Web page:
Your skin type is influenced by genetics. You cannot change it, but you can form a cohesive and effective skincare routine to reveal healthy and beautiful skin.
Identifying your skin type is the first step in forming a skincare routine. It will allow you to see better results and will ultimately save you time and money wasted on products that you don’t need.
Skin type isn’t fixed and can change throughout your life. For example, teenagers tend to have oiler and more acne-prone skin in response to the hormones produced during puberty. As you get older, your skin generally becomes drier and more prone to fine lines and wrinkles. Therefore it is important to adapt your skincare routine based on any changes that may occur.
How do I find my skin type?
- Wash your face with a gentle cleanser.
- Do not apply any products after washing your face and leave it that way for about 2-3 hours.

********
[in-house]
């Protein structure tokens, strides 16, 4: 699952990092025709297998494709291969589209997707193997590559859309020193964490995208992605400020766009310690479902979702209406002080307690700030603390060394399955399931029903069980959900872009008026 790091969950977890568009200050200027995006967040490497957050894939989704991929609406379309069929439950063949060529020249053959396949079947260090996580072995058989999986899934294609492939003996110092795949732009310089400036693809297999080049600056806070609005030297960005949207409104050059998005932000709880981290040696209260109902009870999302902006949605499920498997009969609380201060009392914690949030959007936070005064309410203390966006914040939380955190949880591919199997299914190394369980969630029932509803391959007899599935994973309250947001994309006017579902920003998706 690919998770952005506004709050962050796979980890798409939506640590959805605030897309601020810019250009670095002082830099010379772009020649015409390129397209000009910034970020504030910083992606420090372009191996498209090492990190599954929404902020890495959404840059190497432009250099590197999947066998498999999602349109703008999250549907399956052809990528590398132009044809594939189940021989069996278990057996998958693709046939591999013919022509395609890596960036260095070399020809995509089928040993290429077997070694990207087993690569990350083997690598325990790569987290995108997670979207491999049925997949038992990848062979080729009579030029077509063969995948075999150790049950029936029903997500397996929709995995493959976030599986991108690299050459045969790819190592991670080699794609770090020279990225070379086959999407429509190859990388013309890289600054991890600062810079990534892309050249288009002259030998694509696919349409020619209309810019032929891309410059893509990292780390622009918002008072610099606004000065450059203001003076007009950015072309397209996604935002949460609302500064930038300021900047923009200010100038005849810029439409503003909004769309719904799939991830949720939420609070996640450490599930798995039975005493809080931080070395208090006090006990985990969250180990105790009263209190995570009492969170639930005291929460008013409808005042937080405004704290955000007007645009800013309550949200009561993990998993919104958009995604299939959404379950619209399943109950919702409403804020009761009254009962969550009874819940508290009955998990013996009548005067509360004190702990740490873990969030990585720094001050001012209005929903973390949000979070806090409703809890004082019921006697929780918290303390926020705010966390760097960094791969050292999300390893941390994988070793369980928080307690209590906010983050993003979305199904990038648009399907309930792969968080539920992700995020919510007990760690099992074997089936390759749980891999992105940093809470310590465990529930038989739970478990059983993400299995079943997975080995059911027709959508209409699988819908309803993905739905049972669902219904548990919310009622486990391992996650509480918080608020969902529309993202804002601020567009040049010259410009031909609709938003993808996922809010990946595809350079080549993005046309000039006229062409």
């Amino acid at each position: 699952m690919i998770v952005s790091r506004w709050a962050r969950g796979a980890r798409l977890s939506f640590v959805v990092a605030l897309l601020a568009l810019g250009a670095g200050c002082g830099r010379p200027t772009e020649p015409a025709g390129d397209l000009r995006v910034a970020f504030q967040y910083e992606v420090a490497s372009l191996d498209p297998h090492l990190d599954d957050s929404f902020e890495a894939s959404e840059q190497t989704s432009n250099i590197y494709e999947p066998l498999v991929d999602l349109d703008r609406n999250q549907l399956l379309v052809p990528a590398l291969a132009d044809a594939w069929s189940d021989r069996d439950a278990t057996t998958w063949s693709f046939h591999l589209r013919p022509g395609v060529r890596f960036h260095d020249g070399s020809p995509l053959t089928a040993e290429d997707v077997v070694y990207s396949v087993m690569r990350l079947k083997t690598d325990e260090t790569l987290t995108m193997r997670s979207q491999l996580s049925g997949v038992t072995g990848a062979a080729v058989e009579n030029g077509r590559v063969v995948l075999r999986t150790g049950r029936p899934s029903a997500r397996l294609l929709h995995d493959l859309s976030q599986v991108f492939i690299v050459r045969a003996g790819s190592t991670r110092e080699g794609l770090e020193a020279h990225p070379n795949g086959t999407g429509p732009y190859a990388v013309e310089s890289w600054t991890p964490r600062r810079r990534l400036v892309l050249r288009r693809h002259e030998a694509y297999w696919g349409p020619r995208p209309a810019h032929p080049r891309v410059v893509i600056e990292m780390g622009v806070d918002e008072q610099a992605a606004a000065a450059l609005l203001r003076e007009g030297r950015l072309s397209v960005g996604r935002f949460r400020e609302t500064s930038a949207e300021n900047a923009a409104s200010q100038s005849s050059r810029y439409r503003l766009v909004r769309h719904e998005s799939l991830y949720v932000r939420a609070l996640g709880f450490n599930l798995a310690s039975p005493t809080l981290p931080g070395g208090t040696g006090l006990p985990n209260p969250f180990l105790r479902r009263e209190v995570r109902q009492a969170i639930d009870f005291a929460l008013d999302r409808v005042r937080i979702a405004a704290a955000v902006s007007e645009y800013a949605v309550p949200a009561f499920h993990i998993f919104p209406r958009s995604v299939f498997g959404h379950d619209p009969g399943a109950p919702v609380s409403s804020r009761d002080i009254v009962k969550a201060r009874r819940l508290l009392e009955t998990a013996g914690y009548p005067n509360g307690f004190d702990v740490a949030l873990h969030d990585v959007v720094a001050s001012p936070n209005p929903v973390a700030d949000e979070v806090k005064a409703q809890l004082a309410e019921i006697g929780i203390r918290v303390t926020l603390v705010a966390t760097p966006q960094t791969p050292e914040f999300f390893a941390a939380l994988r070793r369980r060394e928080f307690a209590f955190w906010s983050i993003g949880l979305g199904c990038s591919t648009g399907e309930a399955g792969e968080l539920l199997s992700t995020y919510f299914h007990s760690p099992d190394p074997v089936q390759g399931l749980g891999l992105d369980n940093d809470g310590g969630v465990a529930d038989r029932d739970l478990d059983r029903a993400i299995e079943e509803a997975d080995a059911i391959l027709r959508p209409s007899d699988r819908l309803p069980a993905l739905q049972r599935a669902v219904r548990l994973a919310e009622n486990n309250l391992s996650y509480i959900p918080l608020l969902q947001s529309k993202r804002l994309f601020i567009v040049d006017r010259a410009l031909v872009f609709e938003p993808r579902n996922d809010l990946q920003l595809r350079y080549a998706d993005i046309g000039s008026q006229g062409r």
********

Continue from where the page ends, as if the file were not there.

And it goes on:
- Examine your skin in a mirror. How does it feel? Most people will have a skin type that falls in to one of the following categories.
Your skin lacks moisture, feels tight and looks dull. You are more prone to fine lines and wrinkles, and skin can be rough and flaky. Moisturiser is usually absorbed quickly and skin will appear dry again after a few hours.
Your skin is well balanced – not too dry, not too oily. It looks smooth and feels comfortable throughout the day. You rarely suffer with blemishes, and your skin tends to respond well to most skincare products.
Your skin tends to feel oily on your t-zone and dry on other areas of your face. You often have to be careful with the products you apply to your face as they tend to exacerbate either the dry or the oily sections.
Oily and Acne-Prone
Your skin is shiny and oily, especially in your t-zone where you tend to have more oil glands. Your pores are large and this makes them more likely to get blocked, causing acne. Blotting your face with tissue and holding it up to the light reveals oily patches on the paper.
Your skin can be easily aggravated by many different things (products, environment, etc.) This often results in it becoming red, sore and irritated.